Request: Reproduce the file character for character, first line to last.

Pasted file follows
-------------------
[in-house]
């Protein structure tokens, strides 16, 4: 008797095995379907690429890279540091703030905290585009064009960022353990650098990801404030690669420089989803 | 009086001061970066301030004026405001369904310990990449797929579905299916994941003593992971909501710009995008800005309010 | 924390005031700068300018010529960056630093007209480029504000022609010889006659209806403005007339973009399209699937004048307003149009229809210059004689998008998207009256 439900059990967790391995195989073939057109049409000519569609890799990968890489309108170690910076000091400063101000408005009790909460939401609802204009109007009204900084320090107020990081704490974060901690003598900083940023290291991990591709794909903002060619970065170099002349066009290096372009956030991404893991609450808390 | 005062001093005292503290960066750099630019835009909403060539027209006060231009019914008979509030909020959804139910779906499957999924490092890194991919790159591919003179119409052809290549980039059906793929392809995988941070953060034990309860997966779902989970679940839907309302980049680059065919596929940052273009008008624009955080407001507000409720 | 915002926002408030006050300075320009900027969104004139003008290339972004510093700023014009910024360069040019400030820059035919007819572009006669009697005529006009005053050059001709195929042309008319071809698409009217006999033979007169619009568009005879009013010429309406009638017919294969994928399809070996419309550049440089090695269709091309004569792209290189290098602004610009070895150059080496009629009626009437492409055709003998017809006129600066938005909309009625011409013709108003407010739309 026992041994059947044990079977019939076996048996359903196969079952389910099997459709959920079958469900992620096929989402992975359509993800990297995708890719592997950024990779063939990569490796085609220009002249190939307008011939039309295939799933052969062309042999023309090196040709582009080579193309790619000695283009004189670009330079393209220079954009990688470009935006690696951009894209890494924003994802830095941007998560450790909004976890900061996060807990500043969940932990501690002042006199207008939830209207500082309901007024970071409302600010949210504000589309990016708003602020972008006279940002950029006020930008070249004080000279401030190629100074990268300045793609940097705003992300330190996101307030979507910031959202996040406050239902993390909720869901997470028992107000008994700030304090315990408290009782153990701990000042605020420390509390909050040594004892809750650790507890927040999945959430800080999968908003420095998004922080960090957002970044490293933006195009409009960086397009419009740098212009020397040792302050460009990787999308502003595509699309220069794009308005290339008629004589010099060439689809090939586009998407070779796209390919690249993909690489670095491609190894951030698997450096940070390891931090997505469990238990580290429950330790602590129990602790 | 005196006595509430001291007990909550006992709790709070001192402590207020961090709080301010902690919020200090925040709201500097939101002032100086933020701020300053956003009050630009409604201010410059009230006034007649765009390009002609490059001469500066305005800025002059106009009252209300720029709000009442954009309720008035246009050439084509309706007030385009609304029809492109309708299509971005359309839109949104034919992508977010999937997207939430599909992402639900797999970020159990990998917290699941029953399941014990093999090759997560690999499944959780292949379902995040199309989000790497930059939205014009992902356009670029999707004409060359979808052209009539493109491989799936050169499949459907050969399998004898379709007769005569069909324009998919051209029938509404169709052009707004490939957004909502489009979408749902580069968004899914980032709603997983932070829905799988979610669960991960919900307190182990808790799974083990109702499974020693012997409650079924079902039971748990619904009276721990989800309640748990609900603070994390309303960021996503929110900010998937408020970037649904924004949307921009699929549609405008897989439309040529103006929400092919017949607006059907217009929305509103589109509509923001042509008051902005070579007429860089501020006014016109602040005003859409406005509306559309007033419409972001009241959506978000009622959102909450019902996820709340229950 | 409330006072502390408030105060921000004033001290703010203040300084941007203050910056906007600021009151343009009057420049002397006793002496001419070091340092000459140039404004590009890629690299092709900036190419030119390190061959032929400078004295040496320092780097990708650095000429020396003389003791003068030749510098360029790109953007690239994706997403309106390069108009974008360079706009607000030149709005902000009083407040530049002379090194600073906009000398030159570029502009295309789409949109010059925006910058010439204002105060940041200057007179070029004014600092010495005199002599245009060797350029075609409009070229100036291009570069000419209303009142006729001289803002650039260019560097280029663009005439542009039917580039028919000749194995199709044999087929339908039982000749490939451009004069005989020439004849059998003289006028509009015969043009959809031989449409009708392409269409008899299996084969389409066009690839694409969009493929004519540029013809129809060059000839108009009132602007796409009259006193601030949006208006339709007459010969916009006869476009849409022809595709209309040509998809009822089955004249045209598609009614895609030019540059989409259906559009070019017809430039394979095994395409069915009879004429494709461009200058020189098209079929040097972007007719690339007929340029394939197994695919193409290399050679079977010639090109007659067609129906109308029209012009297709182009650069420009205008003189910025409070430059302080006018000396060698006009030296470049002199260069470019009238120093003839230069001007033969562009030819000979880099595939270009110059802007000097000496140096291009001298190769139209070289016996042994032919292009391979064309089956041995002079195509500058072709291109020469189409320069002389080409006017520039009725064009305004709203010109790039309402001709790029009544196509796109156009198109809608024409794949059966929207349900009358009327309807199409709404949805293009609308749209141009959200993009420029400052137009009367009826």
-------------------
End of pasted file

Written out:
[in-house]
């Protein structure tokens, strides 16, 4: 008797095995379907690429890279540091703030905290585009064009960022353990650098990801404030690669420089989803 | 009086001061970066301030004026405001369904310990990449797929579905299916994941003593992971909501710009995008800005309010 | 924390005031700068300018010529960056630093007209480029504000022609010889006659209806403005007339973009399209699937004048307003149009229809210059004689998008998207009256 439900059990967790391995195989073939057109049409000519569609890799990968890489309108170690910076000091400063101000408005009790909460939401609802204009109007009204900084320090107020990081704490974060901690003598900083940023290291991990591709794909903002060619970065170099002349066009290096372009956030991404893991609450808390 | 005062001093005292503290960066750099630019835009909403060539027209006060231009019914008979509030909020959804139910779906499957999924490092890194991919790159591919003179119409052809290549980039059906793929392809995988941070953060034990309860997966779902989970679940839907309302980049680059065919596929940052273009008008624009955080407001507000409720 | 915002926002408030006050300075320009900027969104004139003008290339972004510093700023014009910024360069040019400030820059035919007819572009006669009697005529006009005053050059001709195929042309008319071809698409009217006999033979007169619009568009005879009013010429309406009638017919294969994928399809070996419309550049440089090695269709091309004569792209290189290098602004610009070895150059080496009629009626009437492409055709003998017809006129600066938005909309009625011409013709108003407010739309 026992041994059947044990079977019939076996048996359903196969079952389910099997459709959920079958469900992620096929989402992975359509993800990297995708890719592997950024990779063939990569490796085609220009002249190939307008011939039309295939799933052969062309042999023309090196040709582009080579193309790619000695283009004189670009330079393209220079954009990688470009935006690696951009894209890494924003994802830095941007998560450790909004976890900061996060807990500043969940932990501690002042006199207008939830209207500082309901007024970071409302600010949210504000589309990016708003602020972008006279940002950029006020930008070249004080000279401030190629100074990268300045793609940097705003992300330190996101307030979507910031959202996040406050239902993390909720869901997470028992107000008994700030304090315990408290009782153990701990000042605020420390509390909050040594004892809750650790507890927040999945959430800080999968908003420095998004922080960090957002970044490293933006195009409009960086397009419009740098212009020397040792302050460009990787999308502003595509699309220069794009308005290339008629004589010099060439689809090939586009998407070779796209390919690249993909690489670095491609190894951030698997450096940070390891931090997505469990238990580290429950330790602590129990602790 | 005196006595509430001291007990909550006992709790709070001192402590207020961090709080301010902690919020200090925040709201500097939101002032100086933020701020300053956003009050630009409604201010410059009230006034007649765009390009002609490059001469500066305005800025002059106009009252209300720029709000009442954009309720008035246009050439084509309706007030385009609304029809492109309708299509971005359309839109949104034919992508977010999937997207939430599909992402639900797999970020159990990998917290699941029953399941014990093999090759997560690999499944959780292949379902995040199309989000790497930059939205014009992902356009670029999707004409060359979808052209009539493109491989799936050169499949459907050969399998004898379709007769005569069909324009998919051209029938509404169709052009707004490939957004909502489009979408749902580069968004899914980032709603997983932070829905799988979610669960991960919900307190182990808790799974083990109702499974020693012997409650079924079902039971748990619904009276721990989800309640748990609900603070994390309303960021996503929110900010998937408020970037649904924004949307921009699929549609405008897989439309040529103006929400092919017949607006059907217009929305509103589109509509923001042509008051902005070579007429860089501020006014016109602040005003859409406005509306559309007033419409972001009241959506978000009622959102909450019902996820709340229950 | 409330006072502390408030105060921000004033001290703010203040300084941007203050910056906007600021009151343009009057420049002397006793002496001419070091340092000459140039404004590009890629690299092709900036190419030119390190061959032929400078004295040496320092780097990708650095000429020396003389003791003068030749510098360029790109953007690239994706997403309106390069108009974008360079706009607000030149709005902000009083407040530049002379090194600073906009000398030159570029502009295309789409949109010059925006910058010439204002105060940041200057007179070029004014600092010495005199002599245009060797350029075609409009070229100036291009570069000419209303009142006729001289803002650039260019560097280029663009005439542009039917580039028919000749194995199709044999087929339908039982000749490939451009004069005989020439004849059998003289006028509009015969043009959809031989449409009708392409269409008899299996084969389409066009690839694409969009493929004519540029013809129809060059000839108009009132602007796409009259006193601030949006208006339709007459010969916009006869476009849409022809595709209309040509998809009822089955004249045209598609009614895609030019540059989409259906559009070019017809430039394979095994395409069915009879004429494709461009200058020189098209079929040097972007007719690339007929340029394939197994695919193409290399050679079977010639090109007659067609129906109308029209012009297709182009650069420009205008003189910025409070430059302080006018000396060698006009030296470049002199260069470019009238120093003839230069001007033969562009030819000979880099595939270009110059802007000097000496140096291009001298190769139209070289016996042994032919292009391979064309089956041995002079195509500058072709291109020469189409320069002389080409006017520039009725064009305004709203010109790039309402001709790029009544196509796109156009198109809608024409794949059966929207349900009358009327309807199409709404949805293009609308749209141009959200993009420029400052137009009367009826």